Midnight Confessions Ep. 86 - "Pimpin' Ain't Easy: Blaxploitation Month Part 2"

In this pimptastic episode, the MC Crew are taking a look at THE MACK (1973) and WILLIE DYNAMITE (1974). Plus a blu-ray giveaway! So grab your pimp cane and your favorite pair of platform shoes and enjoy!


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Deadpool (2016)

Tim Miller


Ryan Reynolds - Wade Wilson/ Deadpool
Morena Baccarin - Vanessa Carlysle
Ed Skrein - Francis Freeman/ Ajax
T.J. Miller - Weasel
Gina Carano - Angel Dust
Brianna Hildebrand - Negasonic Teenage Warhead
Stefan Kapicic - Colossus (voice)
Leslie Uggams - Blind Al
Jed Rees - The Recruiter

Genre - Action/Adventure/Comedy/Sci-Fi/Fantasy/Comic Books

Running Time - 108 Minutes


Wade Wilson (Ryan Reynolds) is a sarcastic mercenary who falls in love with Vanessa (Morena Baccarin). The two live a fulfilling life and become engaged, only for Wade to find out he has cancer. Realizing that he probably won’t survive the disease, Wade takes up an offer by The Recruiter (Jed Rees), who tells him of a special experiment that will cure him of cancer, plus grant him abilities he couldn’t imagine. There, Wade meets Ajax (Ed Skrein), who heads the operation. Ajax decides to torture Wade, telling him that he’s there to be his slave once he activates his mutant abilities after being injected with a serum. While the serum gives Wade lightning reflexes and the ability to regenerate cells that will cure him of anything, it also cures him of his cancer while disfiguring his body. After a battle with Ajax, Wade escapes the experiment and decides to suit up as Deadpool - an antihero whose only motivation is to find Ajax and get revenge on him for ruining his life. It only gets more personal when Ajax realizes that Wade is Deadpool and decides to kidnap Vanessa for leverage.


I’m a fan of Mr. Reynolds and it was tough to watch the guy star in bomb after bomb after bomb, even though he was usually a highlight in each of them. His A-list status was declining, especially after three failed superhero gimmicks. First was the terrible BLADE: TRINITY, which soured the BLADE franchise after two very good installments. Next was  X-MEN ORIGINS: WOLVERINE, which had Reynolds playing Deadpool for the first time - to disastrous results that resulted in the character getting his mouth wired shut. Obviously the nickname, “Merc With a Mouth” didn’t mean jack to the producers of that film. While decently successful at the box office, the film is seen as a critical failure. Then there was 2012’s GREEN LANTERN, a film that had a lot going for it but fell apart as it went along. Reynolds was struggling to find the right role to build himself back up, popping up in films that no one bothered to watch, or were watched [and well made] but didn’t gain enough attention to really matter in terms of mainstream.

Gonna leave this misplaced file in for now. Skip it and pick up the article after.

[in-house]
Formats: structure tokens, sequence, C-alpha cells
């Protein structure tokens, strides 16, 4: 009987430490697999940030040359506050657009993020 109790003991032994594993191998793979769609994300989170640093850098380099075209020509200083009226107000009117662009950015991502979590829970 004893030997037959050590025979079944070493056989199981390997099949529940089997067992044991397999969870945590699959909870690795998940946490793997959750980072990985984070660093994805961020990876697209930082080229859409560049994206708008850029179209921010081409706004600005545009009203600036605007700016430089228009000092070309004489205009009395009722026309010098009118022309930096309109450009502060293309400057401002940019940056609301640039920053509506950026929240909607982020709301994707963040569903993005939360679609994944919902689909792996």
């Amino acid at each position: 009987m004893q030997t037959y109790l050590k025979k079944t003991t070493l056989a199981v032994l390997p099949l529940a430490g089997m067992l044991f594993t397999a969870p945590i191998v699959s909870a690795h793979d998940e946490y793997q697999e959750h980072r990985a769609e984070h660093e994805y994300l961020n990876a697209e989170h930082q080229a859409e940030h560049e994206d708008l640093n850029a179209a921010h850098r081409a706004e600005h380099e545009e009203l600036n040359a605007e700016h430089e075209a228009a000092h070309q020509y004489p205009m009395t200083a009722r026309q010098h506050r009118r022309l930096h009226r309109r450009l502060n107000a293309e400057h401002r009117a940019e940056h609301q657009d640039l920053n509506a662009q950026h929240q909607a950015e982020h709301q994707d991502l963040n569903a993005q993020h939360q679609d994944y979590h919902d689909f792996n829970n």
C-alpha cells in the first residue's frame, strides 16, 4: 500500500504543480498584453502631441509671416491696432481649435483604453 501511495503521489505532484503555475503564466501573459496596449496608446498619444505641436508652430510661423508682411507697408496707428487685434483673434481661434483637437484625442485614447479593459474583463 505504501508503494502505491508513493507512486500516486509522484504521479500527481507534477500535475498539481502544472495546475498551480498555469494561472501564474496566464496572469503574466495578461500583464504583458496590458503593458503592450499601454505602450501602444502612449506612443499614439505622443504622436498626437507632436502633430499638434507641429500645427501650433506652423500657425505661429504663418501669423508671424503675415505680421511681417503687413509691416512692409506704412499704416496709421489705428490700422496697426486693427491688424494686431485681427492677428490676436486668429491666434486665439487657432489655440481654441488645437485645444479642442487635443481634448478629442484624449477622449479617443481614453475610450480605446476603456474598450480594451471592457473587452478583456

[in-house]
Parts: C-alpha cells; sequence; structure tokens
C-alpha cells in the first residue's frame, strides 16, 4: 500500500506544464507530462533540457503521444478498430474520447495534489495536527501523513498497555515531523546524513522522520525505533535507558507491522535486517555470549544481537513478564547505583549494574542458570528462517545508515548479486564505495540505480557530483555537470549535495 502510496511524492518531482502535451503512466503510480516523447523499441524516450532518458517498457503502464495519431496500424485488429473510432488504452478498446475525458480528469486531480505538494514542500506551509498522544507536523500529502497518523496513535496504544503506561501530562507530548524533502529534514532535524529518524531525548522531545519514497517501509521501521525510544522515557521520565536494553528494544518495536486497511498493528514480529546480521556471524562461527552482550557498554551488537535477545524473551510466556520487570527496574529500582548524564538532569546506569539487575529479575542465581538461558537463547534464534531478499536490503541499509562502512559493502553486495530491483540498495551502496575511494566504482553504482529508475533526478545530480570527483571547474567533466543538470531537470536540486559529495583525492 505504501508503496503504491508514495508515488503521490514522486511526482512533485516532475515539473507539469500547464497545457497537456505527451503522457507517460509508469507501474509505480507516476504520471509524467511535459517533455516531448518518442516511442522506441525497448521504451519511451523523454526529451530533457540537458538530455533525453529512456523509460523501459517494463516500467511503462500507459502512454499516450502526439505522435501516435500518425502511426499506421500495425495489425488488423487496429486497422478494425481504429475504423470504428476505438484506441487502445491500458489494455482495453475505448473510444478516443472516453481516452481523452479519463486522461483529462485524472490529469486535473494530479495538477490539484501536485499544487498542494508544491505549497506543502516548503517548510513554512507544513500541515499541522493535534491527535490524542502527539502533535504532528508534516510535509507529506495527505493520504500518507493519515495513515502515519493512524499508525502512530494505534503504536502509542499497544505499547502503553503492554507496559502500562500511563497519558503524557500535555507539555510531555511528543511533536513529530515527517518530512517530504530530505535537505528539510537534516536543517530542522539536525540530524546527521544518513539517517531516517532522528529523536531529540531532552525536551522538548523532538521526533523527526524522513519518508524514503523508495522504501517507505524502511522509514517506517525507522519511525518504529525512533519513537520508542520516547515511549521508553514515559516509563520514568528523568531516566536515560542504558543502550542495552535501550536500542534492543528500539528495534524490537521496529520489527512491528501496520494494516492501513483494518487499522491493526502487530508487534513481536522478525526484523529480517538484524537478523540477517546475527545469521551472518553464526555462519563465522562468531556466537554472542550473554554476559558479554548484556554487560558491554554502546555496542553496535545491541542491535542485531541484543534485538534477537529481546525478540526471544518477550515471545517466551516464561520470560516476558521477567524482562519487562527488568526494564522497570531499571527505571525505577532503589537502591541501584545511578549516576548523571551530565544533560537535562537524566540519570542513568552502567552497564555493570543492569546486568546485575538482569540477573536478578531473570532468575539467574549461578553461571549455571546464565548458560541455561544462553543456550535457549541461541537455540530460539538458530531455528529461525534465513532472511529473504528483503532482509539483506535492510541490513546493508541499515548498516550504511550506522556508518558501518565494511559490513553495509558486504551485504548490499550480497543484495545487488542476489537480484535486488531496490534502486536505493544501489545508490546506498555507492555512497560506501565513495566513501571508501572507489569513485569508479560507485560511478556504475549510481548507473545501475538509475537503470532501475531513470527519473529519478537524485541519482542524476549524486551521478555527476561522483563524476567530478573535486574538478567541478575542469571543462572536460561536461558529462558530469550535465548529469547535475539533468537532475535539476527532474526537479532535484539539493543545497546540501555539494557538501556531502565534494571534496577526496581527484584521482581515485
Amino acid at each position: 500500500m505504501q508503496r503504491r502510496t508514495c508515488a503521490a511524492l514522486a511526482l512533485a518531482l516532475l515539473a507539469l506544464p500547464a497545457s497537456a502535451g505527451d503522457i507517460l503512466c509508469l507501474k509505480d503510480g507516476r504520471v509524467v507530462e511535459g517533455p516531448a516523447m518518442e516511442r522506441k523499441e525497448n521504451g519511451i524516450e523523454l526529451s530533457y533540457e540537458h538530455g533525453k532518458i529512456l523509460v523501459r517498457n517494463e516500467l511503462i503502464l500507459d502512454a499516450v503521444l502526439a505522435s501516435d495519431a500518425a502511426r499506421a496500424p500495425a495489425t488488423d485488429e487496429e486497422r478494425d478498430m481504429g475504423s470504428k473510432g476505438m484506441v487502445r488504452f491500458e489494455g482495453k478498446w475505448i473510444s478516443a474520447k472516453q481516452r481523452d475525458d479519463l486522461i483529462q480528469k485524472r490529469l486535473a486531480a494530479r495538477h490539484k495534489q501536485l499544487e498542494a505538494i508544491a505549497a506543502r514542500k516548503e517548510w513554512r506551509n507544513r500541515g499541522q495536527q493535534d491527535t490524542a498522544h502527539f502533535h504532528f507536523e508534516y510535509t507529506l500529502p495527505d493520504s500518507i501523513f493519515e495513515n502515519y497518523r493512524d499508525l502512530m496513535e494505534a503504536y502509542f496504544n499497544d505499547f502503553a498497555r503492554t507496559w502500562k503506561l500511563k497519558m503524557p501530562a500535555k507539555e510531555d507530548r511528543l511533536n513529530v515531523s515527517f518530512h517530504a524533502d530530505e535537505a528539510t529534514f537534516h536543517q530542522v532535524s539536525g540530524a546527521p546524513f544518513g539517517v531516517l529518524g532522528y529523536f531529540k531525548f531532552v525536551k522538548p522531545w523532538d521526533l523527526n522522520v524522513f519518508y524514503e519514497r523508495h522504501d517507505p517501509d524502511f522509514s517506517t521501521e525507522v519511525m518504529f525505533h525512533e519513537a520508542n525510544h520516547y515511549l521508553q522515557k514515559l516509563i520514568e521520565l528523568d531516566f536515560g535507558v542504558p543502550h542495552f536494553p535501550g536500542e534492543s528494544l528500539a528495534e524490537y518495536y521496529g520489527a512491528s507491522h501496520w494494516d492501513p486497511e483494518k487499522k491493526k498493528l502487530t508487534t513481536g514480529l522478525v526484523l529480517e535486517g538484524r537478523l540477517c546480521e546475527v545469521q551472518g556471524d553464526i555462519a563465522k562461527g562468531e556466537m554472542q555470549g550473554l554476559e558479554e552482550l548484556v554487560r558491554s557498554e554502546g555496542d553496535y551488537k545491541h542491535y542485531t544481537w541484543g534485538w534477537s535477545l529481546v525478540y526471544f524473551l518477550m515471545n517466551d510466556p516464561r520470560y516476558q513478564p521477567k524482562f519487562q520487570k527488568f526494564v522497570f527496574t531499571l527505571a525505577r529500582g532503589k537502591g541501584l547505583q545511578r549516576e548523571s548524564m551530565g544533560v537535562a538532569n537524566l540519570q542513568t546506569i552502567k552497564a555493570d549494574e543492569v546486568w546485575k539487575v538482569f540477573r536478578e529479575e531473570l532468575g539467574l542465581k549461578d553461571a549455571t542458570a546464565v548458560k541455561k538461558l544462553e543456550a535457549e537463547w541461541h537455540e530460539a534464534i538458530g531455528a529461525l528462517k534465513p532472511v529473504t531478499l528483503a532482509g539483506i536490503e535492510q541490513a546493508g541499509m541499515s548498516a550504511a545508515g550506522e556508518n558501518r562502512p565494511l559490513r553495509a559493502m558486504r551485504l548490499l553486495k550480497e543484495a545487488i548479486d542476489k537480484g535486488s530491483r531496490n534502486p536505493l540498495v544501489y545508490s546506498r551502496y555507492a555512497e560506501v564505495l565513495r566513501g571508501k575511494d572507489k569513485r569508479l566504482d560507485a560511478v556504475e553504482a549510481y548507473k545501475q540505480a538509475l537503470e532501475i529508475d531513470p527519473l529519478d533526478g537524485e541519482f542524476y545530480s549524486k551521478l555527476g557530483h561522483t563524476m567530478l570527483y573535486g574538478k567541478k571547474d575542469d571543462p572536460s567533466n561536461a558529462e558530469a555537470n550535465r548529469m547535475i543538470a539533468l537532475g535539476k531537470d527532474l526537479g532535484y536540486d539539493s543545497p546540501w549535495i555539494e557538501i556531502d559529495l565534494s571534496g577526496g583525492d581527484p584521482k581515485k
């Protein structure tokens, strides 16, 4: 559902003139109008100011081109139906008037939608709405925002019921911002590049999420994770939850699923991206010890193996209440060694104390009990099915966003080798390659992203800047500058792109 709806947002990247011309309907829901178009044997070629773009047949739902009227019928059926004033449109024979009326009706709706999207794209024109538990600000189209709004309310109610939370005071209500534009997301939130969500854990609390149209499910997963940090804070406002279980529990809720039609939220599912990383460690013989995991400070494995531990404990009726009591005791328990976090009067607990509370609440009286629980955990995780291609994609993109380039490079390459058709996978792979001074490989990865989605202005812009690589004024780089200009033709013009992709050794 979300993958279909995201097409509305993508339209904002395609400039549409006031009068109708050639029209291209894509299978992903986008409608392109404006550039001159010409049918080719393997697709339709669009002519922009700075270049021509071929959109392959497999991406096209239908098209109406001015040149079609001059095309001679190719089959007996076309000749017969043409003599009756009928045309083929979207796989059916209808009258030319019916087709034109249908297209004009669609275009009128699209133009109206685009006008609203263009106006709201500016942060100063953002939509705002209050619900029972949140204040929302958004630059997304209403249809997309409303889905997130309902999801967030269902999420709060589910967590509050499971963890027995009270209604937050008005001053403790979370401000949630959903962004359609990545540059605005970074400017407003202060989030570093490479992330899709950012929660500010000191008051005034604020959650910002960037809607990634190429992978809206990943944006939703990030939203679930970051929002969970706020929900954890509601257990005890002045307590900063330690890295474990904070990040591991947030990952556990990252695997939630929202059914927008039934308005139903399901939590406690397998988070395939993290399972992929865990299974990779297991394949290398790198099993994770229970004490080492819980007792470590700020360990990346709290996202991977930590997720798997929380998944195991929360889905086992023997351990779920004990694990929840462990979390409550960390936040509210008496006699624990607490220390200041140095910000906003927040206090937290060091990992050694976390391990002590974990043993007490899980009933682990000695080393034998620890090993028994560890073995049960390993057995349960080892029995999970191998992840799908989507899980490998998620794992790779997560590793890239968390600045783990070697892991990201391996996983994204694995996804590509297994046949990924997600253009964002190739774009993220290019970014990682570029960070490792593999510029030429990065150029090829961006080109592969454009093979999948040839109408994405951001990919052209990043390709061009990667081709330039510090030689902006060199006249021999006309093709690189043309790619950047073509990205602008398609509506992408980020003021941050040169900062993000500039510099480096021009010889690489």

Reynolds, however, never hid the fact that he hated how Deadpool was portrayed in X-MEN ORIGINS: WOLVERINE. Being a huge fan of the character, he wanted to redeem the character not only for himself, but for the disappointed fans. Test footage for DEADPOOL was released, which Reynolds jokes he may or may not have helped release, and it gained a lot of internet attention that led to Reynolds stepping in to help produce a faithful adaptation of the Deadpool character that would make fun of his previous film stints and the entire comic book universe through the character’s fourth wall antics and Reynolds’ humorous wit. People were excited by the trailers and really funny marketing, but expectations for the film were low due to the character’s lack of A-list status in comparison to other comic book heroes and Reynolds’ box office performances. However, the film broke a bunch of records for a R-rated film and comic book movie to everyone’s surprise, proving that DEADPOOL can work on a big screen. And much of that credit has to go to Ryan Reynolds himself.


+ Ryan Reynolds. Let’s face it - the guy was meant to play Wade Wilson. We always knew he was funny. We always knew he was a talented actor. He has the looks and charm that Hollywood loves. He just couldn’t find the right character [at least since VAN WILDER] until DEADPOOL became a reality. And Reynolds is mainly the reason why the film works as well as it does. He’s fully invested in the character, making fun of himself and his fellow comic book actors [especially Hugh Jackman] to get across that Deadpool isn’t your standard comic book character. You feel bad for him when he learns that he has cancer. You root for him when he gets the girl. You laugh with him when he’s goofing around. And you want to be him when he’s kicking ass and breaking the fourth wall. I was so happy when I learned that Reynolds was playing Deadpool all those years ago, only being angry when they wasted him in that terrible WOLVERINE movie. I’m glad he got his second chance and I’m glad he was finally able to make up for that first failure and capitalize on it to become one of the biggest comic book adaptations during its opening weekend. Reynolds seems on board with this character until he can’t do it anymore, and I’m looking forward to what else he has up his sleeve as Deadpool. The absolute highlight.